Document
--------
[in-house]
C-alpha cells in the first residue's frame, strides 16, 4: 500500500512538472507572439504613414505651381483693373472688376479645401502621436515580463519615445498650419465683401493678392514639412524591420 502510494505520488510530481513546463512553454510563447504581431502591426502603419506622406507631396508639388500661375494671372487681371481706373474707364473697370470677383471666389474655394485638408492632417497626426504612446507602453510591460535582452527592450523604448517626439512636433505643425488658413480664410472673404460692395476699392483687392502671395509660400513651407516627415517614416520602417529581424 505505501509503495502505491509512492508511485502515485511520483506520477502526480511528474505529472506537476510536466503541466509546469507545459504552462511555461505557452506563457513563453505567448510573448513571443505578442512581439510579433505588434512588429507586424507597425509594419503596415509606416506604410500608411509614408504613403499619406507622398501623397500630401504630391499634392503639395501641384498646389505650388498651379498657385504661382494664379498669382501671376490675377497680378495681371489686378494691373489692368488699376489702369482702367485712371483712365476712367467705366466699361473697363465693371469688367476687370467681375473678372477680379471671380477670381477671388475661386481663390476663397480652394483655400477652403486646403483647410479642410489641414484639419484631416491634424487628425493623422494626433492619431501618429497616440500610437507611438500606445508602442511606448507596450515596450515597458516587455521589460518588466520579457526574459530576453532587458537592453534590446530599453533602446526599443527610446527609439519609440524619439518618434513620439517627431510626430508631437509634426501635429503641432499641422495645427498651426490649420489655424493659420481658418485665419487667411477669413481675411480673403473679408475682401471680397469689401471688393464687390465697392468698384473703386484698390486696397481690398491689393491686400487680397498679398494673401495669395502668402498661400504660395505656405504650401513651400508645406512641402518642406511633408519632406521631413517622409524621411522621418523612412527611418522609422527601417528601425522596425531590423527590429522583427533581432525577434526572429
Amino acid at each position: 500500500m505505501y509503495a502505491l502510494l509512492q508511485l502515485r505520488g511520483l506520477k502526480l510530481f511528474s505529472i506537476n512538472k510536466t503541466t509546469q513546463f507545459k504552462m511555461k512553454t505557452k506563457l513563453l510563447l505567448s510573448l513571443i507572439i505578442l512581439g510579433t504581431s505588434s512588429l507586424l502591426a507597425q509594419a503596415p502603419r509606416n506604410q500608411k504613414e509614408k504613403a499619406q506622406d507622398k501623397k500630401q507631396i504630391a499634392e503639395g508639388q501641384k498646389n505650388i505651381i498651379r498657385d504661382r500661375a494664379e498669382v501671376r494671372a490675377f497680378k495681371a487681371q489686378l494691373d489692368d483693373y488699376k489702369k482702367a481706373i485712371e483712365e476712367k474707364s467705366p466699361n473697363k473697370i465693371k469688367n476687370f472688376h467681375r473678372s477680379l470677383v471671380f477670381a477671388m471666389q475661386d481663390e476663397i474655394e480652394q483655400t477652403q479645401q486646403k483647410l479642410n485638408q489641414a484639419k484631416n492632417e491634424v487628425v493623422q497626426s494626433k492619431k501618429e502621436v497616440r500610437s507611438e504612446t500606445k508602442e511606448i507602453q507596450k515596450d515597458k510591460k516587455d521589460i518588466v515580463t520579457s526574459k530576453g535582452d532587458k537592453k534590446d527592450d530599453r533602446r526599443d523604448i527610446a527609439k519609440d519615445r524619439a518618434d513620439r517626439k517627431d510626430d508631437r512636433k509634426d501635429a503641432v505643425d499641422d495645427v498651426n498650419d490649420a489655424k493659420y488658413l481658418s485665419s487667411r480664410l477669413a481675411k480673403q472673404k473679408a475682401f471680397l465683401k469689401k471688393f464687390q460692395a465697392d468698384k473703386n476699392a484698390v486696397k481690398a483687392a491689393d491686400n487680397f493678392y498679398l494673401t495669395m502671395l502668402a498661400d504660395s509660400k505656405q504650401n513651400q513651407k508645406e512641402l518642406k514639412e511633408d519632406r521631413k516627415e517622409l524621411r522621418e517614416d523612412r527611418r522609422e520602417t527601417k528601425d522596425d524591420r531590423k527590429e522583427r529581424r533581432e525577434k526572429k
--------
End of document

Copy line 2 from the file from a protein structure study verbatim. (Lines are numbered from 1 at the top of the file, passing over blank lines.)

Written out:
C-alpha cells in the first residue's frame, strides 16, 4: 500500500512538472507572439504613414505651381483693373472688376479645401502621436515580463519615445498650419465683401493678392514639412524591420 502510494505520488510530481513546463512553454510563447504581431502591426502603419506622406507631396508639388500661375494671372487681371481706373474707364473697370470677383471666389474655394485638408492632417497626426504612446507602453510591460535582452527592450523604448517626439512636433505643425488658413480664410472673404460692395476699392483687392502671395509660400513651407516627415517614416520602417529581424 505505501509503495502505491509512492508511485502515485511520483506520477502526480511528474505529472506537476510536466503541466509546469507545459504552462511555461505557452506563457513563453505567448510573448513571443505578442512581439510579433505588434512588429507586424507597425509594419503596415509606416506604410500608411509614408504613403499619406507622398501623397500630401504630391499634392503639395501641384498646389505650388498651379498657385504661382494664379498669382501671376490675377497680378495681371489686378494691373489692368488699376489702369482702367485712371483712365476712367467705366466699361473697363465693371469688367476687370467681375473678372477680379471671380477670381477671388475661386481663390476663397480652394483655400477652403486646403483647410479642410489641414484639419484631416491634424487628425493623422494626433492619431501618429497616440500610437507611438500606445508602442511606448507596450515596450515597458516587455521589460518588466520579457526574459530576453532587458537592453534590446530599453533602446526599443527610446527609439519609440524619439518618434513620439517627431510626430508631437509634426501635429503641432499641422495645427498651426490649420489655424493659420481658418485665419487667411477669413481675411480673403473679408475682401471680397469689401471688393464687390465697392468698384473703386484698390486696397481690398491689393491686400487680397498679398494673401495669395502668402498661400504660395505656405504650401513651400508645406512641402518642406511633408519632406521631413517622409524621411522621418523612412527611418522609422527601417528601425522596425531590423527590429522583427533581432525577434526572429